It’s never hard to find reggaeton in Barcelona. “It’s always been in the guiri clubs in the port where the mainstream people go to dance to ‘Dame más gasolina’’,” laughs 26-year-old Bea Pelea. “Or in little spots where Latin people throw their own really true parties. So if you wanted to dance to reggaeton you went to the really big clubs or the really tiny ones.”
But the intrinsically international and high-energy sound has now found its way firmly onto the programmes of forward-focussed and taste-making clubs like Razzmatazz and Sala Apolo. And it’s all thanks to a tight scene who’ve come from across Spain to make Barcelona a base for reggaeton 2.0.
La Cangri is a monthly Friday night affair that sees Sala Apolo flooded with fake nails, fake Gucci and very real dancing. “They wanted to throw a reggaeton party and they asked me to host,” explains Bea. “It made sense for the artists themselves to decide who to book. And it gave me an opportunity to bring in international and local artists who I love.”
Bea comes with pedigree. Her 2018 mixtape, Reggaeton Romantico Vol.1, sealed her status as a serious part of the new wave. Plus, having moved here from Granada in 2015 with an entire crew that included Yung Beef, La Zowi and Steve Lean, she knows all the right people.
“At the new parties, women and gay guys feel more comfortable. Dancing is such an important part of reggaeton. It’s nice to be able to move your ass without guys being sleazy. But the straight guys are welcome too – I want there to be romance for everyone.”
Cangri is classic old-school reggaeton speak for a kind of boss man, with Daddy Yankee being the ultimate cangriman, so Bea presenting herself as La Cangri speaks volumes. Reggaeton has historically suffered from a boys’ club mentality, but this indie scene is a space where women operate across all disciplines – with a healthy dose of crossover with the city’s queer scene.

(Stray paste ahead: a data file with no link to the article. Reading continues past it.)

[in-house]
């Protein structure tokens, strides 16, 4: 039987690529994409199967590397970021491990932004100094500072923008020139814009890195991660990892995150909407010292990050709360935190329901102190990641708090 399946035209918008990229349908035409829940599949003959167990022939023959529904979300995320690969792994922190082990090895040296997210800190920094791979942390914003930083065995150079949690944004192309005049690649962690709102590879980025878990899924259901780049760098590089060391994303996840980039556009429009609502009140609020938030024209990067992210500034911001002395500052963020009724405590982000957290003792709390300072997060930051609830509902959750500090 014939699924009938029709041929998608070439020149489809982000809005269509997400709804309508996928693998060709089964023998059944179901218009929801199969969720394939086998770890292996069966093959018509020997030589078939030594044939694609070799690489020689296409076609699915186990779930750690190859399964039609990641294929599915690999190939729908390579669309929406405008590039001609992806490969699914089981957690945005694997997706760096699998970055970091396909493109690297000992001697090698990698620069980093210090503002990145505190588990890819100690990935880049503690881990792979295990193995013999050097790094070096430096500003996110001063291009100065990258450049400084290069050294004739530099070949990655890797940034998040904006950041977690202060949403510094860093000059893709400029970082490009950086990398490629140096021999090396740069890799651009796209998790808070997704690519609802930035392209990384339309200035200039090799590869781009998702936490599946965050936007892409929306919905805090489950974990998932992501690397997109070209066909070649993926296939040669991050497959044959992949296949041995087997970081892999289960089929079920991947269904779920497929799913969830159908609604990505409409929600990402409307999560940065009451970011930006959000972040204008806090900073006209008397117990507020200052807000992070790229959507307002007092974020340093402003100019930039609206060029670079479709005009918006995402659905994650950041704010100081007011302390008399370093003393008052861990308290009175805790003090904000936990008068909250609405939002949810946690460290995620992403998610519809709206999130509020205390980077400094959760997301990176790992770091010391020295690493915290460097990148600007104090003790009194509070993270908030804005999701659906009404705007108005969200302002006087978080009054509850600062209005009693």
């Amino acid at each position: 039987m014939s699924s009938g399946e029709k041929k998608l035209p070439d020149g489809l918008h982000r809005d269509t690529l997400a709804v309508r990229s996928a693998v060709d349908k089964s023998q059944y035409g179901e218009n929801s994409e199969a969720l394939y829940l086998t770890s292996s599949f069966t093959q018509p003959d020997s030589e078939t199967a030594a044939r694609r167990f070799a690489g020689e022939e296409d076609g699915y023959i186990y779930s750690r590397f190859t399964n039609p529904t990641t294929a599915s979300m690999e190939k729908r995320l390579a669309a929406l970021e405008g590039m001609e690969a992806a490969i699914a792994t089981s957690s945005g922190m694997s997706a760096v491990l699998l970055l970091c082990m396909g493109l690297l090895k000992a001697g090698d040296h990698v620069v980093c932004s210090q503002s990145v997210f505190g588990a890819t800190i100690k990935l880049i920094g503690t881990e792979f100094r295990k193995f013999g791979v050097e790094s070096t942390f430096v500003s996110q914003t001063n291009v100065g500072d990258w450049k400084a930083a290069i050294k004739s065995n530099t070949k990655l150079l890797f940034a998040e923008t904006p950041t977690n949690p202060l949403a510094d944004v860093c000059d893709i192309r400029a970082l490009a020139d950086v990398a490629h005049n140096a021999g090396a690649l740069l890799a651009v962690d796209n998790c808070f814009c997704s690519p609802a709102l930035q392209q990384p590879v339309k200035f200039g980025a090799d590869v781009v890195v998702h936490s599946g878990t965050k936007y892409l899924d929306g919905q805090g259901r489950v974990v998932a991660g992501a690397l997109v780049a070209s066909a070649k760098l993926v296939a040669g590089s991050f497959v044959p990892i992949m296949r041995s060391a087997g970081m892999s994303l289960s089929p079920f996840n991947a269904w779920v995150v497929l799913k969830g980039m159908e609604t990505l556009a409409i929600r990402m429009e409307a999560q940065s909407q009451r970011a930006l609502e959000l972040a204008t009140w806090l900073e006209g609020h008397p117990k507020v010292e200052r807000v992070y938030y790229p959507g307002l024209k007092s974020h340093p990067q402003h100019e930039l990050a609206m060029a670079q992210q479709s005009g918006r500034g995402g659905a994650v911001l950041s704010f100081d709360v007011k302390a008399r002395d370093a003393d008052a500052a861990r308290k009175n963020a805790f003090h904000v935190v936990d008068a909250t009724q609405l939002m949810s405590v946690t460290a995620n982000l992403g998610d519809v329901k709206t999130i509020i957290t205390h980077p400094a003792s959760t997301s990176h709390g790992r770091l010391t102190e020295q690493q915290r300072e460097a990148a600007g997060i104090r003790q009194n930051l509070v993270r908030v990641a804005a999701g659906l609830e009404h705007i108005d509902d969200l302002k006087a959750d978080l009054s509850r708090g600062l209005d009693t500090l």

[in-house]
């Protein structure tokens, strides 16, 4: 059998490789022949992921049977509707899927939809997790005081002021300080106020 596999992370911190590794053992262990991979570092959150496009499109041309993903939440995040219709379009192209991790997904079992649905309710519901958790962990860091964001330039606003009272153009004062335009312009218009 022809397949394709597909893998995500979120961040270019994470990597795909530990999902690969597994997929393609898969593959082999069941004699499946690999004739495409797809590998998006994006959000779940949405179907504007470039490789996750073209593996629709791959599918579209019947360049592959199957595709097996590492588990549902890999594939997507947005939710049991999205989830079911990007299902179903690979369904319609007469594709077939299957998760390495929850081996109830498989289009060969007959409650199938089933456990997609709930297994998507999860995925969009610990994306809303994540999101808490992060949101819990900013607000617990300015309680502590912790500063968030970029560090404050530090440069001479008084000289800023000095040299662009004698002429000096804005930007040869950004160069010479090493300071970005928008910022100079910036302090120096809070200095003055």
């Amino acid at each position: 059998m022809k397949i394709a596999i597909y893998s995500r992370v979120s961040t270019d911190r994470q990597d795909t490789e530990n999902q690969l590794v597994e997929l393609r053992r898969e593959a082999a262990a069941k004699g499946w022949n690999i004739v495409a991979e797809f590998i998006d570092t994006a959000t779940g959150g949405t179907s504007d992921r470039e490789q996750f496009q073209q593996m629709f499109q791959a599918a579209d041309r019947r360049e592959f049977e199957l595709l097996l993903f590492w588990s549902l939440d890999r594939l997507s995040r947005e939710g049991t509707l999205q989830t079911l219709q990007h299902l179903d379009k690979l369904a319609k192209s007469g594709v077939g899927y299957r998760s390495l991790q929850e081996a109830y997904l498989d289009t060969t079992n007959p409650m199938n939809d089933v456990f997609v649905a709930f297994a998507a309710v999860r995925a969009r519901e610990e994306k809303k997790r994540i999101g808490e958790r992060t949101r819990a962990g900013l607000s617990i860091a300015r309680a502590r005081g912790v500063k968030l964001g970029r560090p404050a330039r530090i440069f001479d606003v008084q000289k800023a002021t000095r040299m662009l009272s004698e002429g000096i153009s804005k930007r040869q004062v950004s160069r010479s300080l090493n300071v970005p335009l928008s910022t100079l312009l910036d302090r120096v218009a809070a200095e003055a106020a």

“The new parties that we’re throwing are places where women and gay guys feel more welcome and comfortable,” Bea explains. “Dancing is such an important part of reggaeton. It’s nice to be able to move your ass without guys being sleazy. The straight guys are welcome too – I want there to be romance for everyone. Come to my party, dance, but know that we won’t accept any attitudes other than tolerance and warm welcomes.”
We met up with a post-Primavera Bea Pelea, hoarse but still immaculate, to talk about Barcelona’s ever-growing alt-reggaeton brigade. “There’s a real scene here but it’s a small one. We want to grow the scene step by step. We want it happen organically.”
La Mafia del Amor
Yung Beef, Kaidy Cain and Khaled are big in the Barca trap scene. Perhaps like a grime crew embarking on a garage side-project, they created La Mafia del Amor to satisfy their pure reggaeton yearnings.
“I love that they were the first band that decided to play reggaeton in Spain to our generation. They started making people dance to it in parties. Before them it was all hip-hop and rap. With them everything changed. Also the songs, the melodies, the meanings are soooo reggaeton.”